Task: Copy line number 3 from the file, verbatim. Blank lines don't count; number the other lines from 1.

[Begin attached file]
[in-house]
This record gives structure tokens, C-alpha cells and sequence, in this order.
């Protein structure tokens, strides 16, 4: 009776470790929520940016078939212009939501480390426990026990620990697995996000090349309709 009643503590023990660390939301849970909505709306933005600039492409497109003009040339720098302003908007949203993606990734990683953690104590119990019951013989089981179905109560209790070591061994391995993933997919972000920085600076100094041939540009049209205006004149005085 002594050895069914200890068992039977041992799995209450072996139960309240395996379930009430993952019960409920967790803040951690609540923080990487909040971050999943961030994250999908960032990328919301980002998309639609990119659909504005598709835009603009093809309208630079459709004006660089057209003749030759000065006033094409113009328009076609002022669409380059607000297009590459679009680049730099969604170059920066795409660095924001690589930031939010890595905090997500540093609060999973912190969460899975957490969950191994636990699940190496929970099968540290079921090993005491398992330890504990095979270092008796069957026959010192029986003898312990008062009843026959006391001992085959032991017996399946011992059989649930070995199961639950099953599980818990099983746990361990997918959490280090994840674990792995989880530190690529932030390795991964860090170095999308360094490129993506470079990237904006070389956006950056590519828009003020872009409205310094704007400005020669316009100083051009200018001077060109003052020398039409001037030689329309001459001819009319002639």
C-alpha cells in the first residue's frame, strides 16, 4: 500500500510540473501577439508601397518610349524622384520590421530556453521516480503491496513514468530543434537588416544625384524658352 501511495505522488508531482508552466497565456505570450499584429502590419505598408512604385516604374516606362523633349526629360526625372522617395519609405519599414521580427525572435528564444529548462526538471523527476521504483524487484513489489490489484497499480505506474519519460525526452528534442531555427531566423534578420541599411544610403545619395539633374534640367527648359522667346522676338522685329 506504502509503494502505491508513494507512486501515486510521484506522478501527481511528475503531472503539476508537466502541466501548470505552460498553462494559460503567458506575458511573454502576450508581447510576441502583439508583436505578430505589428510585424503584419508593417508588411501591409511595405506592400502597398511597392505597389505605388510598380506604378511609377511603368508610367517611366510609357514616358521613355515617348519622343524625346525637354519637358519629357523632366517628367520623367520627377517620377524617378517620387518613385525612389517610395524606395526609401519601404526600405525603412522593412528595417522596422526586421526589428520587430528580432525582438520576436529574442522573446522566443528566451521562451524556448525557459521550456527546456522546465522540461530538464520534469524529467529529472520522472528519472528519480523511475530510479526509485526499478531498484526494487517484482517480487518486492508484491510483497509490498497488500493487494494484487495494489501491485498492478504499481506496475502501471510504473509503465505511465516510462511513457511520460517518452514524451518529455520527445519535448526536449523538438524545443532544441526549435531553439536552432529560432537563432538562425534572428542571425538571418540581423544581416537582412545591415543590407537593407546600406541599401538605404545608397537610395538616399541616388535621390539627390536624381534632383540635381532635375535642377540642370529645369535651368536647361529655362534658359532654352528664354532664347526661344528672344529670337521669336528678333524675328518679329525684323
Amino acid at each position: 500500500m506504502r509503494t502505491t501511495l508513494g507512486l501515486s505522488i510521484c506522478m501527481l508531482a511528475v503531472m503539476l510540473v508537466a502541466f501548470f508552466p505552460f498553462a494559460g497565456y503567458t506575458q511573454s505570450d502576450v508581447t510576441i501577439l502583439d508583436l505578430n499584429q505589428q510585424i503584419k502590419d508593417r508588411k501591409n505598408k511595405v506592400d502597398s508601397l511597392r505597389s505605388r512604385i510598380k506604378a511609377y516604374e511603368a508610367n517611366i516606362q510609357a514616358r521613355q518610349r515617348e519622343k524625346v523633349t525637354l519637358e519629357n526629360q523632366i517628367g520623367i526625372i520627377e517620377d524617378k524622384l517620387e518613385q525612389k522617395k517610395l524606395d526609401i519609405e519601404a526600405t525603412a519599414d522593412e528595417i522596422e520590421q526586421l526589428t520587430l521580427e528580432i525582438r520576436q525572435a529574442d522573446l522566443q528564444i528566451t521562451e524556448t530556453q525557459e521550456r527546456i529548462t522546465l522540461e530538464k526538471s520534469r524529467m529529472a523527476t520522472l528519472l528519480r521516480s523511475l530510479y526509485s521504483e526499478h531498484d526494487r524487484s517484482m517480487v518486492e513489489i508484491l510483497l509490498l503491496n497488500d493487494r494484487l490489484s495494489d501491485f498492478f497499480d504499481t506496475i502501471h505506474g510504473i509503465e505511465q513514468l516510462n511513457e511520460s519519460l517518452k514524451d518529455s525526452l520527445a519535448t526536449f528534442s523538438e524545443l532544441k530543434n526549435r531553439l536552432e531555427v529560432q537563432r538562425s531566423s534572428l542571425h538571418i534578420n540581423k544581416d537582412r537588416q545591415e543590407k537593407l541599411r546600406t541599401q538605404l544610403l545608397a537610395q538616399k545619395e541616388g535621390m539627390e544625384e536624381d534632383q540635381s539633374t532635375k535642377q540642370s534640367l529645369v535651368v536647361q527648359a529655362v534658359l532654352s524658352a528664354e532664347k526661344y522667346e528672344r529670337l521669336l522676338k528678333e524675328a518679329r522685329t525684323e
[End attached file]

């Protein structure tokens, strides 16, 4: 009776470790929520940016078939212009939501480390426990026990620990697995996000090349309709 009643503590023990660390939301849970909505709306933005600039492409497109003009040339720098302003908007949203993606990734990683953690104590119990019951013989089981179905109560209790070591061994391995993933997919972000920085600076100094041939540009049209205006004149005085 002594050895069914200890068992039977041992799995209450072996139960309240395996379930009430993952019960409920967790803040951690609540923080990487909040971050999943961030994250999908960032990328919301980002998309639609990119659909504005598709835009603009093809309208630079459709004006660089057209003749030759000065006033094409113009328009076609002022669409380059607000297009590459679009680049730099969604170059920066795409660095924001690589930031939010890595905090997500540093609060999973912190969460899975957490969950191994636990699940190496929970099968540290079921090993005491398992330890504990095979270092008796069957026959010192029986003898312990008062009843026959006391001992085959032991017996399946011992059989649930070995199961639950099953599980818990099983746990361990997918959490280090994840674990792995989880530190690529932030390795991964860090170095999308360094490129993506470079990237904006070389956006950056590519828009003020872009409205310094704007400005020669316009100083051009200018001077060109003052020398039409001037030689329309001459001819009319002639």